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Science preview: October 2012 meetings of agronomy, crop, and soil science societies

How are manufactured nanoparticles affecting the world's terrestrial and aquatic ecosystems? What are the linkages between organic farming, healthy soils, and healthy foods? Can "grey" wastewater be safely used to irrigate farmland and replenish groundwater supplies? What strategies are underway around the world to sustain food security in the face of climate change?

These are just a few of the questions that will be discussed at International Annual Meetings of the American Society of Agronomy (ASA), Crop Science Society of America (CSSA), and Soil Science Society of America (SSSA). The meetings will be held in Cincinnati, Ohio on Oct. 21-24, 2012.

More than 3,000 research presentations will be given at the meetings, and more than 4,000 scientists, ag professionals, educators, and students from around the globe are expected to attend. Below are highlighted just a few of the symposia and talks; the full scientific program can be viewed here:

Journalists, freelance writers, and public information officers are also invited to attend, and can receive complimentary registration and use of the press room. To learn about eligibility, go to: For more information and to receive press credentials for the meetings, contact Madeline Fisher,, 608-268-3973.

Meeting highlights

Beneficial Reuse of Wastes and Environmental Implications of Waste Recycling. As the world population continues to rise, so, too, does production of agricultural, industrial, and municipal wastes. Consensus is building that recycling should be a key aspect of waste management; for example, wastewater can be used for irrigation, biosolids applied to land can improve soil quality, and recycled materials can be used to construct roads and bridges. However, the fate of the pollutants that are potentially contained in wastes must also be considered, so as to prevent contamination of water and soil resources. This session will examine the beneficial reuse of wastes; the chemical forms that pollutants take within waste; and the interactions between waste, soil, and water during the recycling process. Read more:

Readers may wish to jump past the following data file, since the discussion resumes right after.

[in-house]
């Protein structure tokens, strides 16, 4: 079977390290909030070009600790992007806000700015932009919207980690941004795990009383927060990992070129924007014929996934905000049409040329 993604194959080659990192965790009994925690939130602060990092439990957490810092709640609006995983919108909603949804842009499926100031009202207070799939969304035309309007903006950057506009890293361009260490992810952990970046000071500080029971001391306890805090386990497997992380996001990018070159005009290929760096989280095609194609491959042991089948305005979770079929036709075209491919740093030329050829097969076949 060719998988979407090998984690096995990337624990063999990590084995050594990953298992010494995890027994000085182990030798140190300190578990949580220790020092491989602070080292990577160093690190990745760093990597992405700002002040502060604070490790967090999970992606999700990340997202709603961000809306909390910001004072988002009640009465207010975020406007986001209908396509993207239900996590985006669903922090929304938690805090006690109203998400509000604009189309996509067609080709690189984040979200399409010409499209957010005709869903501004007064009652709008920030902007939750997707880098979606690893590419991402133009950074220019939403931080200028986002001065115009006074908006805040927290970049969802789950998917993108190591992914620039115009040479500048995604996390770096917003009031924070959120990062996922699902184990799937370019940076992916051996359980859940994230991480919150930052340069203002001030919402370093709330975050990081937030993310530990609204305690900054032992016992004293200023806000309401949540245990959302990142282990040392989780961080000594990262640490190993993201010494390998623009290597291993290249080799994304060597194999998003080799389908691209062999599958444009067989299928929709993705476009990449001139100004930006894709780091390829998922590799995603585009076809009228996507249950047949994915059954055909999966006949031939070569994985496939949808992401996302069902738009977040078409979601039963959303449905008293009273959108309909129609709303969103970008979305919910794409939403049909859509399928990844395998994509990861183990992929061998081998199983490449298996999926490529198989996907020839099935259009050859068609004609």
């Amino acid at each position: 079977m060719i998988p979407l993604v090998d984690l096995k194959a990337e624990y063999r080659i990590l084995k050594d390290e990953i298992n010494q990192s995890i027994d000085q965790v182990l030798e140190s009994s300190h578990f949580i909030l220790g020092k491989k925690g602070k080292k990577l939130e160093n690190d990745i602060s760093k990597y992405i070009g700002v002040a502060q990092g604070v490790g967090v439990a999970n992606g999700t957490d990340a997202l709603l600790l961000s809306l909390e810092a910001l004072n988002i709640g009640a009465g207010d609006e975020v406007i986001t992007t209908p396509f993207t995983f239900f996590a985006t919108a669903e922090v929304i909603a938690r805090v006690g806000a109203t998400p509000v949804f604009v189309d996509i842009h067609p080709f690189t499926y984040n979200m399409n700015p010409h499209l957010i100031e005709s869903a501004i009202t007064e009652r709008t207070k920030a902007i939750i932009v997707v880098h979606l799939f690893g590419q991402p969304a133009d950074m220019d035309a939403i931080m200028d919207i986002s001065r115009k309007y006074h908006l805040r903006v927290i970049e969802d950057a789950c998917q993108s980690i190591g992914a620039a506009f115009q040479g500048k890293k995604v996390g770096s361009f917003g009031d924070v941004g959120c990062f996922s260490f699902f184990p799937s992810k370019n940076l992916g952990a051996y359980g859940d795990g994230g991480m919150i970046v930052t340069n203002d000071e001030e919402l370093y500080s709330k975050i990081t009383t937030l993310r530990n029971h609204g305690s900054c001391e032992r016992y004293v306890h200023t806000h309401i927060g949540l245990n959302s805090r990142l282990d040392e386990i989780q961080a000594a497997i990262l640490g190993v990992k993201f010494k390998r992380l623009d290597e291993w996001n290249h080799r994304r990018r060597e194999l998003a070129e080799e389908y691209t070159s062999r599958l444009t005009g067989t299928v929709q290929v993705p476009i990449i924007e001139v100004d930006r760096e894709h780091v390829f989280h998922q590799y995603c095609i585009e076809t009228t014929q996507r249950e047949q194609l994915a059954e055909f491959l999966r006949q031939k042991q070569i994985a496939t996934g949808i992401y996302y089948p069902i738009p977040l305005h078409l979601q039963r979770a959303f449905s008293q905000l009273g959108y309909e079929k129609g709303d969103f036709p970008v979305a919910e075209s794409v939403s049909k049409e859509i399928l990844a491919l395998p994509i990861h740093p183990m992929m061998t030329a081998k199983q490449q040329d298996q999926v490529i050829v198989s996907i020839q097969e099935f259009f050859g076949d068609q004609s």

Extreme Events: Consequences for Biogeochemical Cycling and Feedbacks to the Climate System. Climate extremes, such as severe drought, heat waves, and periods of heavy rainfall, have profound consequences for ecological systems and human welfare; in fact, such events likely have larger impacts than the more gradual climate changes experienced by the planet historically. Because global climate change is expected to increase both the frequency and intensity of climate extremes, there's an urgent need to understand their effects on carbon and nutrient cycling, as well as any feedbacks to the climate systems that may result from them. This symposium will explore the frontiers of our understanding of extreme events and their effects, and the session will conclude with a panel discussion. Read more:

Fertilizing for Crop Qualities that Improve Human Health. The World Health Organization defines human health as "a state of complete physical, mental and social well-being and not merely the absence of disease or infirmity." Agriculture already produces foods that nourish human health, but sustainable fertilizer use must increasingly focus on the improvement of that health-sustaining role, towards a goal of healthy and productive lives for all in the context of a burgeoning world population. This symposium will focus on several of the many linkages between human health and the use of fertilizer, while also considering the desirable principles of profitability and sustainable nutrient use. Read more:

How is the Age of Humans Transforming Soil Science? Pedology is the sub-discipline of soil science that most closely deals with soil as a natural entity. But as the influence of humans on our planet has mounted, people and their activities have also become critical factors in soil formation, along with "natural" soil-forming factors such as climate, soil organisms, and time. In fact, the human effects on soils are nearly everywhere today and the question must be asked: Are there truly any natural soils, or have virtually all soils been transformed into human-natural systems? In this symposium, soil scientists will address how the Anthropocenethe Age of Humansis reshaping pedology and soil science. Read more: